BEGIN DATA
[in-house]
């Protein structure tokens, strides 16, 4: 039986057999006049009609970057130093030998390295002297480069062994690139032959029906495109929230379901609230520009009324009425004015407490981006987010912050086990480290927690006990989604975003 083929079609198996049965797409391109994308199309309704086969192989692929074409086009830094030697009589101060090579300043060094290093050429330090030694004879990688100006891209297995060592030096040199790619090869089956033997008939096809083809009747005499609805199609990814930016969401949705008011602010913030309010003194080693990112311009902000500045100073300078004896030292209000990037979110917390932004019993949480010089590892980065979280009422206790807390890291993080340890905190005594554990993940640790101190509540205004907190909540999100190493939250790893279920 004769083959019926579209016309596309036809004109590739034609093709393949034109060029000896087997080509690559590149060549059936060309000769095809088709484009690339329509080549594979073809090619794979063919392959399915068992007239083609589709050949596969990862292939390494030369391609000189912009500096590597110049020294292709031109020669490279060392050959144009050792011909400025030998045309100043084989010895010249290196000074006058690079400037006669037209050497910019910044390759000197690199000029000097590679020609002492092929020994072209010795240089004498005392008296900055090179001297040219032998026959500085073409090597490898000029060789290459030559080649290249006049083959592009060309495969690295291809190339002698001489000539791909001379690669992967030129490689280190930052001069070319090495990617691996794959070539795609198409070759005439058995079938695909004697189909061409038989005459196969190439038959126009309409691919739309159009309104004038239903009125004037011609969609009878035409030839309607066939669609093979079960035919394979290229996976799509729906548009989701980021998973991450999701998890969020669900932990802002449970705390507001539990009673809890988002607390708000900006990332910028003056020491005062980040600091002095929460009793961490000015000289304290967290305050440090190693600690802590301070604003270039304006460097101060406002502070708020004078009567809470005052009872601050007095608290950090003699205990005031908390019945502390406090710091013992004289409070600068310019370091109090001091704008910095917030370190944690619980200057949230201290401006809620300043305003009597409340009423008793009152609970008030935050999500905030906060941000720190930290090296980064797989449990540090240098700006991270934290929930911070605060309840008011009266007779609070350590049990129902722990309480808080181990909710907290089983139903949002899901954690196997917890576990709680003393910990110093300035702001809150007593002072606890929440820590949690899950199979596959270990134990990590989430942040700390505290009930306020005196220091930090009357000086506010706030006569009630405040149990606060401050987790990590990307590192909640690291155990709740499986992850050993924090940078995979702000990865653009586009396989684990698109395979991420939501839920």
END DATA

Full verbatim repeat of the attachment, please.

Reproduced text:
[in-house]
């Protein structure tokens, strides 16, 4: 039986057999006049009609970057130093030998390295002297480069062994690139032959029906495109929230379901609230520009009324009425004015407490981006987010912050086990480290927690006990989604975003 083929079609198996049965797409391109994308199309309704086969192989692929074409086009830094030697009589101060090579300043060094290093050429330090030694004879990688100006891209297995060592030096040199790619090869089956033997008939096809083809009747005499609805199609990814930016969401949705008011602010913030309010003194080693990112311009902000500045100073300078004896030292209000990037979110917390932004019993949480010089590892980065979280009422206790807390890291993080340890905190005594554990993940640790101190509540205004907190909540999100190493939250790893279920 004769083959019926579209016309596309036809004109590739034609093709393949034109060029000896087997080509690559590149060549059936060309000769095809088709484009690339329509080549594979073809090619794979063919392959399915068992007239083609589709050949596969990862292939390494030369391609000189912009500096590597110049020294292709031109020669490279060392050959144009050792011909400025030998045309100043084989010895010249290196000074006058690079400037006669037209050497910019910044390759000197690199000029000097590679020609002492092929020994072209010795240089004498005392008296900055090179001297040219032998026959500085073409090597490898000029060789290459030559080649290249006049083959592009060309495969690295291809190339002698001489000539791909001379690669992967030129490689280190930052001069070319090495990617691996794959070539795609198409070759005439058995079938695909004697189909061409038989005459196969190439038959126009309409691919739309159009309104004038239903009125004037011609969609009878035409030839309607066939669609093979079960035919394979290229996976799509729906548009989701980021998973991450999701998890969020669900932990802002449970705390507001539990009673809890988002607390708000900006990332910028003056020491005062980040600091002095929460009793961490000015000289304290967290305050440090190693600690802590301070604003270039304006460097101060406002502070708020004078009567809470005052009872601050007095608290950090003699205990005031908390019945502390406090710091013992004289409070600068310019370091109090001091704008910095917030370190944690619980200057949230201290401006809620300043305003009597409340009423008793009152609970008030935050999500905030906060941000720190930290090296980064797989449990540090240098700006991270934290929930911070605060309840008011009266007779609070350590049990129902722990309480808080181990909710907290089983139903949002899901954690196997917890576990709680003393910990110093300035702001809150007593002072606890929440820590949690899950199979596959270990134990990590989430942040700390505290009930306020005196220091930090009357000086506010706030006569009630405040149990606060401050987790990590990307590192909640690291155990709740499986992850050993924090940078995979702000990865653009586009396989684990698109395979991420939501839920």